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How to measure the progress and impact of champion building strategies

Our final champion building blog looks at how to measure the progress and impact of champions against your advocacy goals.


Champion building seeks to engage and support individuals to act as advocates to drive a social issue and influence policymakers. So far in this series, we have identified how to select potential champions, including the key traits to look out for and explored how to develop lasting relationships by tailoring support to different contexts.

In this final blog, we are bringing all our learnings together to discuss how to monitor the impact of champion building strategies against your advocacy goals.

Read all our champion building blogs and the full report here

Setting expectations

It is important to be realistic about when you expect change to happen. Meaningful policy change rarely happens overnight so it’s very unlikely to see an impact from your champion building in the short term.

A long-term view of the impact of champion building activities is key.

We have summarised some expected results from champion building activities at different stages below.

Timescale of change What results an effective programme might expect to see Commentary
Short term (under one year) Few if any results Early focus is likely to be on establishing and building relationships, rather than on external results.
Medium term (one to three years) Early results Some early signs of champions’ effectiveness may be available, especially in relation to how they engage with those closest to them – but again this is likely to be too soon to meaningfully validate the overall investment.
Long term (four-plus years) Evidence of the investment paying off More meaningful results should be apparent over this timescale, with contribution to more systemic change evident – and the absence of evidence of this would be problematic.
Very long term (10+ years) Increased effectiveness and independent action If healthy and meaningful relationships have been established (and where a very long-term change horizon is relevant) then expect to see a flourishing engagement between mutually effective partners.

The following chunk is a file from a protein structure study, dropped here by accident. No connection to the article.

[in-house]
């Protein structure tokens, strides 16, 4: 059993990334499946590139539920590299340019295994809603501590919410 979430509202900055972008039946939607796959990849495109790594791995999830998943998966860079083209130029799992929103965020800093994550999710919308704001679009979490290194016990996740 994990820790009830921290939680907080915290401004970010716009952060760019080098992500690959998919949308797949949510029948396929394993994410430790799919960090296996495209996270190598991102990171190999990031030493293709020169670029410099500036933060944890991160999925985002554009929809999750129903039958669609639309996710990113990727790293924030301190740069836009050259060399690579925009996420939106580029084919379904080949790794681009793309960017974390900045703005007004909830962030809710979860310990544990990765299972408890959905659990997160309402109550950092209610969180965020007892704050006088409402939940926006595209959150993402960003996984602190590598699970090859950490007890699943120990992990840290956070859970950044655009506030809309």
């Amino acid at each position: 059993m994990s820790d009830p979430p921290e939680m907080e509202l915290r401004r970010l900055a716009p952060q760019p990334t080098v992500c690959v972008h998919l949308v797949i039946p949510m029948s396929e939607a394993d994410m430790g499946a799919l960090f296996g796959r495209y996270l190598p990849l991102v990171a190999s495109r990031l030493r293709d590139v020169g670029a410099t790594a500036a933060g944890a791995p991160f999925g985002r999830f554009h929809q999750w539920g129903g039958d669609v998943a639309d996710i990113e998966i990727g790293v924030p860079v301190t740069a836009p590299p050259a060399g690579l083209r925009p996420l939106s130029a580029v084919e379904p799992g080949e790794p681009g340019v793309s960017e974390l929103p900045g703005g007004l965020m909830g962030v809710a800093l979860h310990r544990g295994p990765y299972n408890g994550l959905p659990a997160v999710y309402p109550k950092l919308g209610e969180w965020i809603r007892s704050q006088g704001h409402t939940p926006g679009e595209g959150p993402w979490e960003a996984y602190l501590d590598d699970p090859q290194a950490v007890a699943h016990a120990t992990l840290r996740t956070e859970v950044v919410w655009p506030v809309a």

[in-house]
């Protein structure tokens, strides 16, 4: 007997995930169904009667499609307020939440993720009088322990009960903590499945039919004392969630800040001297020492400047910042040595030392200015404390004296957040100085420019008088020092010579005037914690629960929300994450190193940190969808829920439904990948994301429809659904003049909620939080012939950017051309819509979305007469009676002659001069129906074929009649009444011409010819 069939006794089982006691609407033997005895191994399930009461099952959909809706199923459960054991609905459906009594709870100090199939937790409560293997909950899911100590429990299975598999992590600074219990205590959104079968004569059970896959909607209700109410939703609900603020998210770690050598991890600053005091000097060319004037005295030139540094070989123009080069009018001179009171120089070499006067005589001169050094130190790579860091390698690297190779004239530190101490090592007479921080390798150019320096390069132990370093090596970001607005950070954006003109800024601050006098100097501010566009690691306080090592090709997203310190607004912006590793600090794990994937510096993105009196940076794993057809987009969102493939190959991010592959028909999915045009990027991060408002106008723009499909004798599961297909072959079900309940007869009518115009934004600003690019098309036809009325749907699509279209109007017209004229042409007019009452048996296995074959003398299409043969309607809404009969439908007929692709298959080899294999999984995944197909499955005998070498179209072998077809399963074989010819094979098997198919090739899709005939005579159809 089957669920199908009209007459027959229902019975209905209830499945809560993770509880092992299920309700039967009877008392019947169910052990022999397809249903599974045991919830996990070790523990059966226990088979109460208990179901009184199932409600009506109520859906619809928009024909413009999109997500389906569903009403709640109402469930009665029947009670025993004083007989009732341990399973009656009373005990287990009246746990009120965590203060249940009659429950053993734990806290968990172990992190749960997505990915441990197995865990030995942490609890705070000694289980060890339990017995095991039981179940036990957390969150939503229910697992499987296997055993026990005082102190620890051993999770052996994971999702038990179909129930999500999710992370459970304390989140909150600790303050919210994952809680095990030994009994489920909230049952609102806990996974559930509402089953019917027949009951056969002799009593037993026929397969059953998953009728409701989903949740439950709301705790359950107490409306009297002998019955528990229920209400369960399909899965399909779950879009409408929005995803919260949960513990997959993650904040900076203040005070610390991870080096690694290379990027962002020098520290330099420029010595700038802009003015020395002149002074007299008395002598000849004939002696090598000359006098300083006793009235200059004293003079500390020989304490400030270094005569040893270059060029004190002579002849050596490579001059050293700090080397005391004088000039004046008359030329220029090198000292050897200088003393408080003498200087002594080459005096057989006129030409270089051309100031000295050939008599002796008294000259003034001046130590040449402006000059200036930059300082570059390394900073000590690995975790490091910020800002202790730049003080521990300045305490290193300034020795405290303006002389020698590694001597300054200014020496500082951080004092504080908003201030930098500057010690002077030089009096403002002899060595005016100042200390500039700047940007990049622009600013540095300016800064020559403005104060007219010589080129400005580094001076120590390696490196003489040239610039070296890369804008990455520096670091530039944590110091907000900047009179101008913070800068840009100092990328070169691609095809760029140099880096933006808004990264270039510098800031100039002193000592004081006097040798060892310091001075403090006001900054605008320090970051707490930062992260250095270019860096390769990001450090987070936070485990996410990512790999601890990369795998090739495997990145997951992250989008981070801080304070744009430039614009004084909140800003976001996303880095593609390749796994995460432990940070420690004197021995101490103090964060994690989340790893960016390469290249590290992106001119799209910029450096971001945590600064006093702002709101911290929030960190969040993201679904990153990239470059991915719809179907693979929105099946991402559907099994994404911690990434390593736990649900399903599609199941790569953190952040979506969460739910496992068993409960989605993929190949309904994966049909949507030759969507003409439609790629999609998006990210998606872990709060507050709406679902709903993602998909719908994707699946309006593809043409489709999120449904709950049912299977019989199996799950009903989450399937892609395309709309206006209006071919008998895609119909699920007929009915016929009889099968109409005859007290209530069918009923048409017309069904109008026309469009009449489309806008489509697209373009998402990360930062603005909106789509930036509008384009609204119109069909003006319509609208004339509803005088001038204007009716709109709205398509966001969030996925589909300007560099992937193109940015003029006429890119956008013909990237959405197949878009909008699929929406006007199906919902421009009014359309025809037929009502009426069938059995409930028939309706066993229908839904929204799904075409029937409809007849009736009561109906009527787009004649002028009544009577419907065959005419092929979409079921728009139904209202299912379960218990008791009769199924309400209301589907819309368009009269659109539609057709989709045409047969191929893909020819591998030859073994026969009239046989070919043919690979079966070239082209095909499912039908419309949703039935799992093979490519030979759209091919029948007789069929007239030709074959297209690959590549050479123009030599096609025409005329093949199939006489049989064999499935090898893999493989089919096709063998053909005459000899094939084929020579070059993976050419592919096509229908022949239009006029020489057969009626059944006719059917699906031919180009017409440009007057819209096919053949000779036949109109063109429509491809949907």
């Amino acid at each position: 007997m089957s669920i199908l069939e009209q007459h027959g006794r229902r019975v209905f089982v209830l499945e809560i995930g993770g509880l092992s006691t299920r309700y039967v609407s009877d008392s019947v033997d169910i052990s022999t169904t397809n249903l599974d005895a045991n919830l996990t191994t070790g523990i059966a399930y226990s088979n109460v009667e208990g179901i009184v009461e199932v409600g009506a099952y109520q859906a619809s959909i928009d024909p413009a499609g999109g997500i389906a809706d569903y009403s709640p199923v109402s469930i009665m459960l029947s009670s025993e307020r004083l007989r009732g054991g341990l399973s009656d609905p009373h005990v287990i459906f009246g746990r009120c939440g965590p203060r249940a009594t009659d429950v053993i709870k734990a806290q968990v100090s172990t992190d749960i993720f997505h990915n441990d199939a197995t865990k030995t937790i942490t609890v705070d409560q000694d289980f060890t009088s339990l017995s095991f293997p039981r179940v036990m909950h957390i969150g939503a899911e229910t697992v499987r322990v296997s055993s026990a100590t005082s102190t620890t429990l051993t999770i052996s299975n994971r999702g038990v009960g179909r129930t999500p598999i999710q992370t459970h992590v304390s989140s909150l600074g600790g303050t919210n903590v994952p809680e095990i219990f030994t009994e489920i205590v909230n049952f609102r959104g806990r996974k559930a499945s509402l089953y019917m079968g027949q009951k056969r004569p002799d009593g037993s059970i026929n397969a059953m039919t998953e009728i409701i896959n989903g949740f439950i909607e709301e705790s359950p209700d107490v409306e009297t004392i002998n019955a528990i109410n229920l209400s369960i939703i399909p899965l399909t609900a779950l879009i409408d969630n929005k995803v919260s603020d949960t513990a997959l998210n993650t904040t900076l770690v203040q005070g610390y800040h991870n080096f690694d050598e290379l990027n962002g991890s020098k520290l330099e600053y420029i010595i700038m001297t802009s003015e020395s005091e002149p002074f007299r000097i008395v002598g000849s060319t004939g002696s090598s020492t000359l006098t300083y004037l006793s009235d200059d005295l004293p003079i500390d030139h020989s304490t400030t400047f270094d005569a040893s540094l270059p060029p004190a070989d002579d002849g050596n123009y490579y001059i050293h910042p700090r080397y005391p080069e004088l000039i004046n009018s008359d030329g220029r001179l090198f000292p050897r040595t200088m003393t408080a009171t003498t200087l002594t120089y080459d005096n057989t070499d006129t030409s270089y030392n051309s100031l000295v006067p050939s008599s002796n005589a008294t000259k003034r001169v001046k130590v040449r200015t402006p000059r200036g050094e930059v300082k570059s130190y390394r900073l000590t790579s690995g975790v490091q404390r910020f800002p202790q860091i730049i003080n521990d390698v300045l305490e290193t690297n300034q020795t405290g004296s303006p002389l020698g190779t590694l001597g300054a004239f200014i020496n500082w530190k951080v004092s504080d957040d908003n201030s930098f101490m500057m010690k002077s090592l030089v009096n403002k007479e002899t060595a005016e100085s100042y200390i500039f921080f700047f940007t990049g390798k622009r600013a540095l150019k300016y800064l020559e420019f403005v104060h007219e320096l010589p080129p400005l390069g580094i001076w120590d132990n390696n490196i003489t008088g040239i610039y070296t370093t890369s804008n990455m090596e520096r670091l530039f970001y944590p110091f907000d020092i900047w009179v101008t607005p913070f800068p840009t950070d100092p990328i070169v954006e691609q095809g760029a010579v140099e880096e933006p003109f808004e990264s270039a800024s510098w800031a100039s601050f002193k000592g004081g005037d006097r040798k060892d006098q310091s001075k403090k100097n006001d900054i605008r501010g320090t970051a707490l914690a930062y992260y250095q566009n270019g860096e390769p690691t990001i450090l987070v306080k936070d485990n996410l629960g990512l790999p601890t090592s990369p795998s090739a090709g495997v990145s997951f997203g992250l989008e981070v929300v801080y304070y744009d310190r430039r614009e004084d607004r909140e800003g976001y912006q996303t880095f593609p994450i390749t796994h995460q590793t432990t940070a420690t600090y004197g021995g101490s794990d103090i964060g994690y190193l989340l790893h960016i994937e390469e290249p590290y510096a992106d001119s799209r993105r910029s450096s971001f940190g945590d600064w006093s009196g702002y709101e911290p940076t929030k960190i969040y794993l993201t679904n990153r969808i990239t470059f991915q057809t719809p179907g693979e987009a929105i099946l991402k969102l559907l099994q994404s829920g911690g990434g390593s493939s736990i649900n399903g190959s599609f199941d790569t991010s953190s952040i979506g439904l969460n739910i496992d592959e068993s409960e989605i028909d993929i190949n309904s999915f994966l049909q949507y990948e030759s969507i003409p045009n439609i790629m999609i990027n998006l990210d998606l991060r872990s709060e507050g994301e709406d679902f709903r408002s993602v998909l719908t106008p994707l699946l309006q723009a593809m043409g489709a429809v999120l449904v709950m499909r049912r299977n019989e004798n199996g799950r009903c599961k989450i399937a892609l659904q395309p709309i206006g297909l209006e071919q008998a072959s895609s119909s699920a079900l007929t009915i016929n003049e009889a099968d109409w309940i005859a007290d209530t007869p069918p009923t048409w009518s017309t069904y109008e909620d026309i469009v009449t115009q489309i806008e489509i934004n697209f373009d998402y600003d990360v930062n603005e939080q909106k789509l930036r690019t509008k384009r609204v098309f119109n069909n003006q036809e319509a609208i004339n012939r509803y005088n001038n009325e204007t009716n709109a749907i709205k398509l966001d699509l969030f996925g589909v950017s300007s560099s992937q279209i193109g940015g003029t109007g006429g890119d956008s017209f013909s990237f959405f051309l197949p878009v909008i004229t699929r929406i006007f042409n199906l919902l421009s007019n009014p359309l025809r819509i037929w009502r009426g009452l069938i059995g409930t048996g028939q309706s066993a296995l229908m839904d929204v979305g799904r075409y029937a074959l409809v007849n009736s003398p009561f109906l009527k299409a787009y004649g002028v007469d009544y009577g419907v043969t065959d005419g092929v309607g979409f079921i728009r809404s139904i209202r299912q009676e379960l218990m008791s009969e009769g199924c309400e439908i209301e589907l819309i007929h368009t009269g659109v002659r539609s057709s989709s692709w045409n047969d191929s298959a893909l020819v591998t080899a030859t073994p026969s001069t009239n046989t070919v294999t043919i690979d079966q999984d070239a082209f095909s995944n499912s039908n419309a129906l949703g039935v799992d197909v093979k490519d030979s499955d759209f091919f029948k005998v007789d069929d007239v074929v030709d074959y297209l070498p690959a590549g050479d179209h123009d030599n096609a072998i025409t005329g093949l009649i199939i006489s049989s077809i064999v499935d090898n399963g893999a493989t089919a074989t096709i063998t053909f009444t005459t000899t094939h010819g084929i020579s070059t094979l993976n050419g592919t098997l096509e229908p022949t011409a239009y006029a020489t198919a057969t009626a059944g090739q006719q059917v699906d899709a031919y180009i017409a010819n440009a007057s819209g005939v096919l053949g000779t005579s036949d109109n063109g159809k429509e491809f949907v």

Champion building can be described as a low control/high uncertainty intervention, meaning that any strategy to measure progress will have to be fluid and adaptable to the changing social and political context.

When examining existing literature around champion building, we found that different sources suggest undertaking monthly, quarterly or biannual check-ins where updated information is reviewed and considered. Others suggest holding more substantive reviews annually.

Ideally, however, an M&E approach will use a mix of these. For example, the European Parliamentary Forum  (a network of Members of Parliament throughout Europe committed to protecting sexual and reproductive rights) undertakes systematic monitoring of its programmes on an ongoing basis, and supplements this with regularly commissioned, external program-wide evaluations conducted every few years.

Read more on our case study on the European Parliamentary Forum in the full report, or get in touch to discuss further.

Elements of monitoring frameworks

Monitoring frameworks typically track some combination of the following seven elements, with most tracking between two to three elements at a time – anything more becomes too unwieldy.

1. Actions

Tracking verifiable actions provides objective measures, in contrast to some of the other assessments which may be more subjective.

2. Quality of relationships

Elements of some frameworks address the quality of the relationship between the organisation and the champion.  Save the Children’s champions toolkit, for example, recommends assessing the quality of support a champion is receiving.

3. Influence

The level of influence of those involved in a programme is widely assessed. In some cases, frameworks do not include the level of influence as a measure but note that factoring it in could allow a more meaningful champion assessment.

4. Issue alignment

Assessing a champion’s position on the relevant issue(s) and how it evolves features in several monitoring frameworks and discussions of champion monitoring.

5. Skills/capacities

There are some references in champion building literature to tracking areas relating to skills, knowledge, and leadership capacity.